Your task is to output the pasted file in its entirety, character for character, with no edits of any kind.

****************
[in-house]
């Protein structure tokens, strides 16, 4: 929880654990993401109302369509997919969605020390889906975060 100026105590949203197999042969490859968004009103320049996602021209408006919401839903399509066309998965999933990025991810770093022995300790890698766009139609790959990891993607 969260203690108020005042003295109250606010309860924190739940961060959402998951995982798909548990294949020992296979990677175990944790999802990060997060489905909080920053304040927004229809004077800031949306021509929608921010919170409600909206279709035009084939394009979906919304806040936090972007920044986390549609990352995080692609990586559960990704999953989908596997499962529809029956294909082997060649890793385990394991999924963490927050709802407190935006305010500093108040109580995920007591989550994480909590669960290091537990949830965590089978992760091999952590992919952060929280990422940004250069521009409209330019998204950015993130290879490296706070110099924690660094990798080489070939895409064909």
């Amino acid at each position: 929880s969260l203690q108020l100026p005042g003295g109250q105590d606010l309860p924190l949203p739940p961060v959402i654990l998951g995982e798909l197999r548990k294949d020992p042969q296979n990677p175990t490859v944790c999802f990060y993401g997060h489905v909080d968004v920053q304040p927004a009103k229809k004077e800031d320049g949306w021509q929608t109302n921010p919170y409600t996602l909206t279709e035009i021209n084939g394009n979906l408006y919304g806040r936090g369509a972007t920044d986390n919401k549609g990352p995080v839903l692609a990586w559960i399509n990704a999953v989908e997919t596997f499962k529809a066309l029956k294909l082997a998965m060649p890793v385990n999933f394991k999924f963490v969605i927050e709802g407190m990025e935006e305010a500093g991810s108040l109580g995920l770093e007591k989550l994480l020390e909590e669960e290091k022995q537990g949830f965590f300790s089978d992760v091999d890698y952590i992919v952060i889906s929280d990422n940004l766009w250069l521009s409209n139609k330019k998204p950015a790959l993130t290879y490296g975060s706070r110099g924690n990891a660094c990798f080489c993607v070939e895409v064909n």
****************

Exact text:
[in-house]
């Protein structure tokens, strides 16, 4: 929880654990993401109302369509997919969605020390889906975060 100026105590949203197999042969490859968004009103320049996602021209408006919401839903399509066309998965999933990025991810770093022995300790890698766009139609790959990891993607 969260203690108020005042003295109250606010309860924190739940961060959402998951995982798909548990294949020992296979990677175990944790999802990060997060489905909080920053304040927004229809004077800031949306021509929608921010919170409600909206279709035009084939394009979906919304806040936090972007920044986390549609990352995080692609990586559960990704999953989908596997499962529809029956294909082997060649890793385990394991999924963490927050709802407190935006305010500093108040109580995920007591989550994480909590669960290091537990949830965590089978992760091999952590992919952060929280990422940004250069521009409209330019998204950015993130290879490296706070110099924690660094990798080489070939895409064909």
């Amino acid at each position: 929880s969260l203690q108020l100026p005042g003295g109250q105590d606010l309860p924190l949203p739940p961060v959402i654990l998951g995982e798909l197999r548990k294949d020992p042969q296979n990677p175990t490859v944790c999802f990060y993401g997060h489905v909080d968004v920053q304040p927004a009103k229809k004077e800031d320049g949306w021509q929608t109302n921010p919170y409600t996602l909206t279709e035009i021209n084939g394009n979906l408006y919304g806040r936090g369509a972007t920044d986390n919401k549609g990352p995080v839903l692609a990586w559960i399509n990704a999953v989908e997919t596997f499962k529809a066309l029956k294909l082997a998965m060649p890793v385990n999933f394991k999924f963490v969605i927050e709802g407190m990025e935006e305010a500093g991810s108040l109580g995920l770093e007591k989550l994480l020390e909590e669960e290091k022995q537990g949830f965590f300790s089978d992760v091999d890698y952590i992919v952060i889906s929280d990422n940004l766009w250069l521009s409209n139609k330019k998204p950015a790959l993130t290879y490296g975060s706070r110099g924690n990891a660094c990798f080489c993607v070939e895409v064909n």